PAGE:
Roughly $136 billion in planned cuts nationwide for Medicare Advantage funding over the next several years will leave local plans largely unharmed, area carriers predict.
Privately administered but largely government funded, Medicare Advantage has proved highly popular in the Rochester region with more than 100,000 people enrolled locally. Such plans substitute HMO coverage for standard Medicare's fee-for-service model.
In standard Medicare, the government directly pays providers 80 percent of costs with beneficiaries picking up the difference. Seniors using standard Medicare usually enroll in Medigap plans, which pay much of the cost not covered by the government but charge premiums that can be much higher than Medicare Advantage premiums.
Medicare Advantage has been popular with insurance companies, many of which have found the program to be a moneymaker. When Schenectady-based MVP Health Care took over Rochester-based Preferred Care HMO in 2006, MVP CEO David Oliker cited Preferred Care's profitable Medicare Advantage program as the main selling point.
Profits were high because until this year, insurance companies got payments 14 percent higher than standard Medicare rates as an incentive to run Medicare Advantage programs. The extra cash allowed insurers to offer benefit-rich plans to seniors in direct-pay Medicare Advantage plans. The premiums added little or nothing to the roughly $100-a-month premium for standard Medicare Part B.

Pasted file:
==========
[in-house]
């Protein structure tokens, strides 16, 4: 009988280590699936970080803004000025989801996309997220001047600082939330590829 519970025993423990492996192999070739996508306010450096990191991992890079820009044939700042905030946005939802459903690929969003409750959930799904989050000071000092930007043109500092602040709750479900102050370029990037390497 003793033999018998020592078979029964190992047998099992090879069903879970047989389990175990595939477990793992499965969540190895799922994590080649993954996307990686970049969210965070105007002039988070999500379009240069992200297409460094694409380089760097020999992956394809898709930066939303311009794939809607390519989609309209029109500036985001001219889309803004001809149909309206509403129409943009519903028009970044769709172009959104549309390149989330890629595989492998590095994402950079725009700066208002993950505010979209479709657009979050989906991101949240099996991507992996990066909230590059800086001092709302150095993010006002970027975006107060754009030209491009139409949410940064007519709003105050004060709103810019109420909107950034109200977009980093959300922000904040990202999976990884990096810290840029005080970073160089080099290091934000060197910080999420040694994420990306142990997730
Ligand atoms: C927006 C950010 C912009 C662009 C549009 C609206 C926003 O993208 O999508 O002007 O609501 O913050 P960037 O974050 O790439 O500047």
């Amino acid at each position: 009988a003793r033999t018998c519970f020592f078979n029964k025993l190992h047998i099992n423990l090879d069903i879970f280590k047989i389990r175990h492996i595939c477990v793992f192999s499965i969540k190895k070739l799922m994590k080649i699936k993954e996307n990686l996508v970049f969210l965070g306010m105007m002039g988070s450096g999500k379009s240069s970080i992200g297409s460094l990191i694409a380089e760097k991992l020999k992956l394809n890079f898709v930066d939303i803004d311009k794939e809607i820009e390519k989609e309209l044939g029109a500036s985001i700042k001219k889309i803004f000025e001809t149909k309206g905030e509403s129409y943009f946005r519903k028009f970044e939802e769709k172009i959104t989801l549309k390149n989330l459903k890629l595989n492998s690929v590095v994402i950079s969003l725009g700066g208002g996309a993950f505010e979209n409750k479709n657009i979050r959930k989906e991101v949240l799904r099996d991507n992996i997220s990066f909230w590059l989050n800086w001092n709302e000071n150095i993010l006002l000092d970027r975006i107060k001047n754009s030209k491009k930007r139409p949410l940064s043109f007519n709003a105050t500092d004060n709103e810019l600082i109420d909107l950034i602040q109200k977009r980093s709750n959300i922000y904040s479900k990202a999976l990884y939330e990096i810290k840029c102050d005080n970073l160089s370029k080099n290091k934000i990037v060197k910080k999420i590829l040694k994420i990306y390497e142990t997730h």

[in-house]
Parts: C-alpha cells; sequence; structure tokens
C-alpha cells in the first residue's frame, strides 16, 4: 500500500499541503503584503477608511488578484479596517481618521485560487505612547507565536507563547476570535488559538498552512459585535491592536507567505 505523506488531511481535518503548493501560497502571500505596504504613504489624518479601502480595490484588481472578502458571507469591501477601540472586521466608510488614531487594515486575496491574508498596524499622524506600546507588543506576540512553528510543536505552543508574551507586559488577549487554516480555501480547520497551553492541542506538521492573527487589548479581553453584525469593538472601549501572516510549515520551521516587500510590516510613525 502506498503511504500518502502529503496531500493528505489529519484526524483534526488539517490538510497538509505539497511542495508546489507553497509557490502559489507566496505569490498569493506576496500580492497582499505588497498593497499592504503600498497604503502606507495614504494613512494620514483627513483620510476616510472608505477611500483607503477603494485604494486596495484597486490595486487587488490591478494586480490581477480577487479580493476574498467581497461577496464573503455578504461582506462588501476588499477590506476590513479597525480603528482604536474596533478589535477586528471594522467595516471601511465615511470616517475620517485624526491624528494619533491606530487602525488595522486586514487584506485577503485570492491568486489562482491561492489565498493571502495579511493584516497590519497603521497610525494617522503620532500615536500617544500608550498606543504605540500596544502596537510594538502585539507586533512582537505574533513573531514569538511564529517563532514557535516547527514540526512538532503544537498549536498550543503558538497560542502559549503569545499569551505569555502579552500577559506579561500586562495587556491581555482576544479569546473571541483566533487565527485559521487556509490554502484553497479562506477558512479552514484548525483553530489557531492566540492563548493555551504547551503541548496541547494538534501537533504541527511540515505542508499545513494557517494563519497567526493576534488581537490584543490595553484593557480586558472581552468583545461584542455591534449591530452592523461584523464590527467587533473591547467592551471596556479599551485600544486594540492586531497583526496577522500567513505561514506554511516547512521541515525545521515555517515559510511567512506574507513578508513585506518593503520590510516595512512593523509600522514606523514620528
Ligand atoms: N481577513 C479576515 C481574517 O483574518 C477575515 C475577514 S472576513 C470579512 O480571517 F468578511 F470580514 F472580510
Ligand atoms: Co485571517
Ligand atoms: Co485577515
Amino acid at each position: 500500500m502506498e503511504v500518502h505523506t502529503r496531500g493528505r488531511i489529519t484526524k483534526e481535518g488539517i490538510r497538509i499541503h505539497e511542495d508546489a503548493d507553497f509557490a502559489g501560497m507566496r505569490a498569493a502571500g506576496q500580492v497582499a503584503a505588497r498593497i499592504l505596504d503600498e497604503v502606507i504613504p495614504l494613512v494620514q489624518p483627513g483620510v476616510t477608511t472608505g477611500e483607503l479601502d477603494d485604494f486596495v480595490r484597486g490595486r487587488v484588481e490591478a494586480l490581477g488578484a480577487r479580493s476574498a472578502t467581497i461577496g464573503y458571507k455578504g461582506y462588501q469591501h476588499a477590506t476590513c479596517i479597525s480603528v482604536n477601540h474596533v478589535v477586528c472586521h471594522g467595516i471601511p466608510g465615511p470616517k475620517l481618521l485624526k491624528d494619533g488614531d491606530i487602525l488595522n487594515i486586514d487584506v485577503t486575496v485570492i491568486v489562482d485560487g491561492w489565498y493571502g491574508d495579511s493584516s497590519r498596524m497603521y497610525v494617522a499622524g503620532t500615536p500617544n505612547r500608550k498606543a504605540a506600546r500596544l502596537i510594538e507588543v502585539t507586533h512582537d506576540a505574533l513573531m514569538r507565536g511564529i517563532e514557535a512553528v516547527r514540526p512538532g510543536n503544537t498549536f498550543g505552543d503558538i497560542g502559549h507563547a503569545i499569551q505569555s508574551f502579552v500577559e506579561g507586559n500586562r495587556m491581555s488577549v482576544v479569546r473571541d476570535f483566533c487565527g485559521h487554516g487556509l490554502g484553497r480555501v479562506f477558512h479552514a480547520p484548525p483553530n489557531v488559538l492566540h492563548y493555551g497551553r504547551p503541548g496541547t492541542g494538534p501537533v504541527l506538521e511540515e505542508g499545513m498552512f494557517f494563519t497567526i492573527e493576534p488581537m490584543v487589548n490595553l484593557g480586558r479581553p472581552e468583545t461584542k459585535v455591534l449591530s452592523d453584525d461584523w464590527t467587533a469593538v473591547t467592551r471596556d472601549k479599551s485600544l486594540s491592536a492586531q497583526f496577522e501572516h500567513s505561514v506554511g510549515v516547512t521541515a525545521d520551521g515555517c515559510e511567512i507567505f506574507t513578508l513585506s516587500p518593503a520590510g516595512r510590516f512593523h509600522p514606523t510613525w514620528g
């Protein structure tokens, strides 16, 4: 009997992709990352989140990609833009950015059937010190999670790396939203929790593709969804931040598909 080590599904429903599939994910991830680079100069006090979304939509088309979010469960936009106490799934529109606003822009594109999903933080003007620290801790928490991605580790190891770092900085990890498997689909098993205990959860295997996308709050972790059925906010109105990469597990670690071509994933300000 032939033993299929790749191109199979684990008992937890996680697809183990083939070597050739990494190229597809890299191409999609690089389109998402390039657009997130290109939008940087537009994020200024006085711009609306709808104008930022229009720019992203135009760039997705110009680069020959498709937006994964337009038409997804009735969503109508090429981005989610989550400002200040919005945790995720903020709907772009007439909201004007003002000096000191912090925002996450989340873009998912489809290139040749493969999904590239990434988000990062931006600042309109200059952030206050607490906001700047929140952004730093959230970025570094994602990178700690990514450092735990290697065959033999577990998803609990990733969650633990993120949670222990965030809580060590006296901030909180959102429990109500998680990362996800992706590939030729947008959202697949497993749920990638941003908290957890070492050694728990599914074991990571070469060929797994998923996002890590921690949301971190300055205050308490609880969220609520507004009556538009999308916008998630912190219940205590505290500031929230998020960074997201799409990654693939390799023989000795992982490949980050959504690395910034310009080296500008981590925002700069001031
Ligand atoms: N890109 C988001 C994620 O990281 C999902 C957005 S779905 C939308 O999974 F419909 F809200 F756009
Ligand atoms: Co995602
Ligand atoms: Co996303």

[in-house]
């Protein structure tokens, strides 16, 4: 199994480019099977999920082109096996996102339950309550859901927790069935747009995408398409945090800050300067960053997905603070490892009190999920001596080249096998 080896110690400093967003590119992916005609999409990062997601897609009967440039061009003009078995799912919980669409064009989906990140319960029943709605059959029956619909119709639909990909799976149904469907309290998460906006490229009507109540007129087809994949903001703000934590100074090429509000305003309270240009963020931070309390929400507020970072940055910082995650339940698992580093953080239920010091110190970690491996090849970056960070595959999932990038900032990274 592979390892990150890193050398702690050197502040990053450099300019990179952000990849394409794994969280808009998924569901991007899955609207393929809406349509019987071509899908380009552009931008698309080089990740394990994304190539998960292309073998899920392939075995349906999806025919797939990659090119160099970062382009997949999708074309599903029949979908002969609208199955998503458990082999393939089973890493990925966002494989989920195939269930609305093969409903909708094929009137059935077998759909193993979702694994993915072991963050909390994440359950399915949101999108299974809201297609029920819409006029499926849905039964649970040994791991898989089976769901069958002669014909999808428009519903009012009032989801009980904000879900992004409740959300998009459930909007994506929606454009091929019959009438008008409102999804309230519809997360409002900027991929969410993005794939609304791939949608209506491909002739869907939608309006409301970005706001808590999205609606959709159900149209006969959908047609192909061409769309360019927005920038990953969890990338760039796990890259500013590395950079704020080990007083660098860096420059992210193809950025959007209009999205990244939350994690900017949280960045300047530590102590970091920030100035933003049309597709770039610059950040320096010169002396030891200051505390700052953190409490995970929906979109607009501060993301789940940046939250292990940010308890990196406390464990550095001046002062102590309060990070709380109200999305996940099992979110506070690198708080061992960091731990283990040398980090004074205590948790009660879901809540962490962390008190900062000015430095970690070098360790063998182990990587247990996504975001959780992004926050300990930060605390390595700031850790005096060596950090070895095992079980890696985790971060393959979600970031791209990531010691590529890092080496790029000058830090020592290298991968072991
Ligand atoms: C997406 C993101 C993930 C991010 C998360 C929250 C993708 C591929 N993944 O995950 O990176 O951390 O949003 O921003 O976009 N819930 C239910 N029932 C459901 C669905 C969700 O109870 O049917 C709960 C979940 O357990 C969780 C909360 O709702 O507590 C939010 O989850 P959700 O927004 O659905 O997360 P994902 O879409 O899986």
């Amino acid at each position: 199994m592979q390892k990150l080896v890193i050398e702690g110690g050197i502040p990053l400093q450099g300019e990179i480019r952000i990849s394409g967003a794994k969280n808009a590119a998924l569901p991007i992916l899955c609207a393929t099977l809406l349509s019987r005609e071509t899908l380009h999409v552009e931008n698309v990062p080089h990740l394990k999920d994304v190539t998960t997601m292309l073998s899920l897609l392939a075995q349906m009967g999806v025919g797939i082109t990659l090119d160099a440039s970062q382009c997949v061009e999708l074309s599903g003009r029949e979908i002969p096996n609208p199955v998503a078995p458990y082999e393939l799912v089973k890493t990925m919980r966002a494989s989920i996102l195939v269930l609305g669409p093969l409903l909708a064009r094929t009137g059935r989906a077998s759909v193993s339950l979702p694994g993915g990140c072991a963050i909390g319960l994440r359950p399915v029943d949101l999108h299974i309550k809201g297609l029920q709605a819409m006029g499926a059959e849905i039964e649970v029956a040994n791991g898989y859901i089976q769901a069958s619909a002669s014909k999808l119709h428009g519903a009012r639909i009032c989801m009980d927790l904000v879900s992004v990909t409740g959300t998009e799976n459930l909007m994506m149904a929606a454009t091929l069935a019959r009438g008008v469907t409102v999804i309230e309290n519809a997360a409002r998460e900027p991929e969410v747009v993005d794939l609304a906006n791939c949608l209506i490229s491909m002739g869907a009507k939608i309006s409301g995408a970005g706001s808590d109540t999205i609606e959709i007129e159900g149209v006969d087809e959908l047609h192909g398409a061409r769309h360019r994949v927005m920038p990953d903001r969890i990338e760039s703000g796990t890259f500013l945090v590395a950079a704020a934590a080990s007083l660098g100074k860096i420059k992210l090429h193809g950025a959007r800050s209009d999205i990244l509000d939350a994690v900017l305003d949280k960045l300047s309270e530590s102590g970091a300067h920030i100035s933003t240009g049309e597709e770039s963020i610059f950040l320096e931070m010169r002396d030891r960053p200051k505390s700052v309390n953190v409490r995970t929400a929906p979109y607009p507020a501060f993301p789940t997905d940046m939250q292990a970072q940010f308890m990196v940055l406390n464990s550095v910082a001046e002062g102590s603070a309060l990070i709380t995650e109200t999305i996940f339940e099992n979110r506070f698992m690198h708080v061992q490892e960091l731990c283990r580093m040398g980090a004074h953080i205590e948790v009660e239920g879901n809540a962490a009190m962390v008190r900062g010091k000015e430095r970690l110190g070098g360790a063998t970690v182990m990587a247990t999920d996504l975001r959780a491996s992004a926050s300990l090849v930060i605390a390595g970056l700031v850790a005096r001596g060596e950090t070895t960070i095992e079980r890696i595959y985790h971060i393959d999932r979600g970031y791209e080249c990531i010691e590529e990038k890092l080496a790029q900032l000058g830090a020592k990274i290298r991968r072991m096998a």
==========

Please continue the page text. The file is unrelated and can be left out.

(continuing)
The $136 billion in Medicare Advantage cuts-enacted under the Patient Protection and Affordable Care Act-zeroes out the Medicare Advantage overpayment in a series of graded annual steps.
That the act would gut coverage for millions of U.S. seniors enrolled in Medicare Advantage plans became a key and highly effective point in many Republicans' midterm-election campaign ads. Reports of plans' demise have been exaggerated, however, said executives of local Medicare Advantage carriers.
As a two-month Medicare Advantage open enrollment period begins this month, Medicare Advantage insurers are courting new business aggressively, running television ads, sending direct-mail solicitations and running informational seminars in hopes of signing new enrollees.
MVP and the Rochester-based Excellus BlueCross BlueShield largely dominate the local Medicare Advantage market. Both also offer commercial group and other health coverage across upstate New York.
St. Louis-based Essence Health Care, which operates in six states and writes only Medicare Advantage coverage, is a relatively tiny player here. It entered the Rochester market last year, hoping to capture a significant share.
With some 87,000 Rochester-area Medicare Advantage enrollees, MVP has long been the market leader here. Excellus is a distant second with some 18,000 local Medicare Advantage enrollees.
Essence has signed 1,745 people to its plans. The company is confident that the number will at least double in 2011 and continue to climb, Essence spokesman Andrew Shea said.
A provider panel confined to some 600 doctors affiliated with or working for Rochester General Health System has limited Essence's reach, he said. The St. Louis insurer is expanding the panel to doctors affiliated with Unity Health System, a move Shea expects to add hundreds of new doctors to its panel next year and entice new subscribers.